The outlook is more mixed for manufacturing and infrastructure related companies, and for the retail sector. "Within both parties, protectionist trade sentiments are running high," Doll said. "While protectionist policies could benefit traditional manufacturing in the short term, they also act as a net detractor to global economic growth."

Doll also noted that while President Obama and Congressional Democrats have had a strong focus on infrastructure improvements, with their power now diminished, the pending environment could be modestly more difficult for infrastructure-related companies.

With tax policy now likely to be friendlier to higher-income Americans, higher-end retailers should do better, while mass-market retailers will probably see a more difficult environment.

History's Lessons: Stocks Typically Do Well Following Mid-Terms

Apart from the fundamental factors supporting equities, market history also suggests that stocks may be in for a good run over the next year. "Investors should not make too much of historical trends, but the period from right before through many months after a midterm election is historically the strongest time for equities in the four-year election cycle," Doll said.

According to recent research by J.P. Morgan, the markets historically have gained an average of 1.4% in the lead-up to the mid-terms, and then 14.7% on average over the next six months and 16.7% over the next 12 months, as measured by performance of the S&P 500 Index around mid-term elections from 1920 to the present.

Another historical trend shows that the third year of a President's term -- in this case, 2011 -- has been the strongest from an equity markets perspective, according to an analysis of annual S&P 500 performance from 1928 to 2009 by Strategas Research Partners.

Recent history also seems to suggest that, before long, investors will need to consider the possible impact of the coming 2012 elections on the investment landscape. "In recent years, politics seem to have become more contentious -- and the election season longer and longer," Doll said. "There's only a limited window of opportunity for the government to enact new legislation -- and address our critical short- and long-term economic problems -- before the 2012 elections overshadow everything else."

Tax Policy Looms Large


Taxes -- both the prospects for the Bush-era tax cuts as well as tax policy's longer term direction -- are the primary economic and political issue for most investors, Doll said.

"We hope that the Congress and President Obama will not simply let all of the tax cuts expire without any action at all, since this would act as a de-facto tax increase -- and increase the probability of a double-dip recession in the U.S.," Doll said.

Doll believes the most likely outcome would be for the government to defer the longer-term question for now, vote in the current Congress' lame-duck session to extend nearly all of the cuts for a limited time (probably for at least a year) and then take up the issue again in 2011.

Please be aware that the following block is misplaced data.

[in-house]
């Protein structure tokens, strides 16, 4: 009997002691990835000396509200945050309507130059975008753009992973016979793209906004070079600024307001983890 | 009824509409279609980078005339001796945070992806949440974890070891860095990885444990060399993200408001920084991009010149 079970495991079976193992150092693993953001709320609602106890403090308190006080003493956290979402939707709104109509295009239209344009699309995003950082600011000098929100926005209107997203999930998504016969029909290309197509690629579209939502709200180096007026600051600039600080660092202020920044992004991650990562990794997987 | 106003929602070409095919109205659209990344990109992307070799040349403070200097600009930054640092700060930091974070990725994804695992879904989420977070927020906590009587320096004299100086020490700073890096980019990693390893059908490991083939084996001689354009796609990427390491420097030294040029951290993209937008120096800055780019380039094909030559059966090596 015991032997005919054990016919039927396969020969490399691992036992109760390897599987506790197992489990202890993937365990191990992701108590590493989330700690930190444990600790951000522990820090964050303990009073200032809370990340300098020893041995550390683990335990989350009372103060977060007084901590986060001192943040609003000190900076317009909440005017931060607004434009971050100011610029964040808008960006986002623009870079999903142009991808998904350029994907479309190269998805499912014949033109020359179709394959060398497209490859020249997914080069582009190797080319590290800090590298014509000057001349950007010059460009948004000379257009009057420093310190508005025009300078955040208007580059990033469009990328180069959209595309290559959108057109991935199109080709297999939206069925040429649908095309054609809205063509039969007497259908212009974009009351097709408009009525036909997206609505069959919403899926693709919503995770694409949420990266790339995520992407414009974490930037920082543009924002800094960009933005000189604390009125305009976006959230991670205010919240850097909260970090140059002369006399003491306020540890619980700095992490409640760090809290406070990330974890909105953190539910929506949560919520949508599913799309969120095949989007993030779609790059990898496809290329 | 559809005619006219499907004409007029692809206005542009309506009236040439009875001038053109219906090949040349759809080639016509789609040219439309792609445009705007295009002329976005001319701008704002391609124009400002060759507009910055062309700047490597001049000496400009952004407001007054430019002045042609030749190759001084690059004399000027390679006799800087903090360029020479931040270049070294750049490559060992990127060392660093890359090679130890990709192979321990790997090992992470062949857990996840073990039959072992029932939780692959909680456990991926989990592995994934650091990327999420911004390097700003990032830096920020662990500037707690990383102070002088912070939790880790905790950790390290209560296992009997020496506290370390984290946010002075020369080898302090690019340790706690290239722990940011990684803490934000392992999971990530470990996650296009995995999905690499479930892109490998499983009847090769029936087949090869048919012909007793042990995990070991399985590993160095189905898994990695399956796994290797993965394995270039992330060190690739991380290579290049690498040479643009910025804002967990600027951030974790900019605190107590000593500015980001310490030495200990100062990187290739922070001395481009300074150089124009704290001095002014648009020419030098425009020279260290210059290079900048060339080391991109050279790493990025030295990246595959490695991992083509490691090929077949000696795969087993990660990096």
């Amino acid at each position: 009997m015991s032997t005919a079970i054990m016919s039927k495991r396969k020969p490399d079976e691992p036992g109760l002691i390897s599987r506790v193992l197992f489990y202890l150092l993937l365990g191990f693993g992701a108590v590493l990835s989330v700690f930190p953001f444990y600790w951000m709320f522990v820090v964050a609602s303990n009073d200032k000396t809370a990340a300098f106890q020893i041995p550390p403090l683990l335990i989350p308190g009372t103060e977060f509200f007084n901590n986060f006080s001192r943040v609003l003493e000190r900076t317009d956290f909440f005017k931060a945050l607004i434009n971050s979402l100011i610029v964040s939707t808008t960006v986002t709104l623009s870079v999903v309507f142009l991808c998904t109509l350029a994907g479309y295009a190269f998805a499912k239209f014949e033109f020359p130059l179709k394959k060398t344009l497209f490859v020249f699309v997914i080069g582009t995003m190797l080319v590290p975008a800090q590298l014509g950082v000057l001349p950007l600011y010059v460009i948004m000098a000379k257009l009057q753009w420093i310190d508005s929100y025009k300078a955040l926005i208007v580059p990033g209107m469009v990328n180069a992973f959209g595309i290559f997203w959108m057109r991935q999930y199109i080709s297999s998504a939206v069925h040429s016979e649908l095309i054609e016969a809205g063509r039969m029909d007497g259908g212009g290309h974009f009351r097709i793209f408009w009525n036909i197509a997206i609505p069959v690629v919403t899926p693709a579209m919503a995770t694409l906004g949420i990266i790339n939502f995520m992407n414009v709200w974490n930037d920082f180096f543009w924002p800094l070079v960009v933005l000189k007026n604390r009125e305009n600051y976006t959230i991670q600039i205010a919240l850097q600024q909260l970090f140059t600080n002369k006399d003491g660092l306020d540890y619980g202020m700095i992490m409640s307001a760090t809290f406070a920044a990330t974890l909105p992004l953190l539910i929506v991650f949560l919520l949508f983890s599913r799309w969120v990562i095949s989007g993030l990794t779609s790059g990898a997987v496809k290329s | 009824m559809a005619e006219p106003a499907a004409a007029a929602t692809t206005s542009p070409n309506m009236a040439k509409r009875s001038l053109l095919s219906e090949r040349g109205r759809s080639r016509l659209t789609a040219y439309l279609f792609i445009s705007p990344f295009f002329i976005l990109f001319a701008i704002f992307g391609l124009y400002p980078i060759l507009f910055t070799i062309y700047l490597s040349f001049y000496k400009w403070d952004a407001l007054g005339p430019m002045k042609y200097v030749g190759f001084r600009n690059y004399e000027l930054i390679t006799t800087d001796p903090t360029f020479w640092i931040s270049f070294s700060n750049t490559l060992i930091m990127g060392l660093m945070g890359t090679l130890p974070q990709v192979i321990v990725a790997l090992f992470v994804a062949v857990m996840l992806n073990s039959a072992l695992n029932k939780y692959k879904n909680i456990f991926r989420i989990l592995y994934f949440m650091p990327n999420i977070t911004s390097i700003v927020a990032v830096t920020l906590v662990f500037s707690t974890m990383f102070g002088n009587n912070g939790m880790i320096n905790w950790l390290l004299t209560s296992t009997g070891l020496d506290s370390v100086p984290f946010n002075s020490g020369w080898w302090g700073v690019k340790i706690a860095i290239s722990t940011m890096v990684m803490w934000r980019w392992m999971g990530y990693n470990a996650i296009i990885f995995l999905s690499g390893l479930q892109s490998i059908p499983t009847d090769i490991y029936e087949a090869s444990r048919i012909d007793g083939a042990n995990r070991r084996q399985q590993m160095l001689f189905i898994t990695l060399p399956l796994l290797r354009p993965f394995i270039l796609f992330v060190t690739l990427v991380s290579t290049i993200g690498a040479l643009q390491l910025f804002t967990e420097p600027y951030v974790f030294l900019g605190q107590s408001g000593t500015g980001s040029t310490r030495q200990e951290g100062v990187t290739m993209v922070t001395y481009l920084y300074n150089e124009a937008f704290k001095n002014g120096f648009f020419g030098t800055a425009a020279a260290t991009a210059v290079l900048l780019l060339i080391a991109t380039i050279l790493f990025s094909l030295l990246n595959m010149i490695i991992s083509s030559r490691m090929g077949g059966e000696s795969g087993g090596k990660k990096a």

Regardless of the future of the Bush cuts, the government will have to find a way to reduce deficits going forward, Doll said. Possible solutions include increasing some taxes for higher-income Americans, expanding taxes on corporations, raising payroll taxes and taxes on foreign-sourced earnings or adjusting the Alternative Minimum Tax. Additionally, the government will likely have to find ways to reduce spending levels, including entitlement spending reforms, he said.

"Americans should expect at least some tax increases in the years ahead," Doll said. "This would represent a modest, but not insurmountable, headwind for stocks."

About BlackRock


BlackRock is a leader in investment management, risk management and advisory services for institutional and retail clients worldwide. At September 30, 2010, BlackRock's AUM was $3.446 trillion. BlackRock offers products that span the risk spectrum to meet clients' needs, including active, enhanced and index strategies across markets and asset classes. Products are offered in a variety of structures including separate accounts, mutual funds, iShares (exchange traded funds), and other pooled investment vehicles. BlackRock also offers risk management, advisory and enterprise investment system services to a broad base of institutional investors through BlackRock Solutions. Headquartered in New York City, as of September 30, 2010, the firm has approximately 8,900 employees in 24 countries and a major presence in key global markets, including North and South America, Europe, Asia, Australia and the Middle East and Africa. For additional information, please visit the Company's website at www.blackrock.com.

The opinions expressed are as of November 3, 2010 and may change as subsequent conditions vary. The information and opinions contained in this material are derived from proprietary and non-proprietary sources deemed by BlackRock to be reliable, are not necessarily all inclusive and are not guaranteed as to accuracy. Past performance is no guarantee of future results. There is no guarantee that any forecasts made will come to pass. Any investments named within this material may not necessarily be held in any accounts managed by BlackRock. Reliance upon information in this material is at the sole discretion of the reader.

BlackRock cannot be held responsible for any direct or incidental loss resulting from applying any of the information provided in this publication or from any other source mentioned. BlackRock is not engaged in rendering any legal, tax or accounting advice. Please consult with a qualified professional for this type of advice.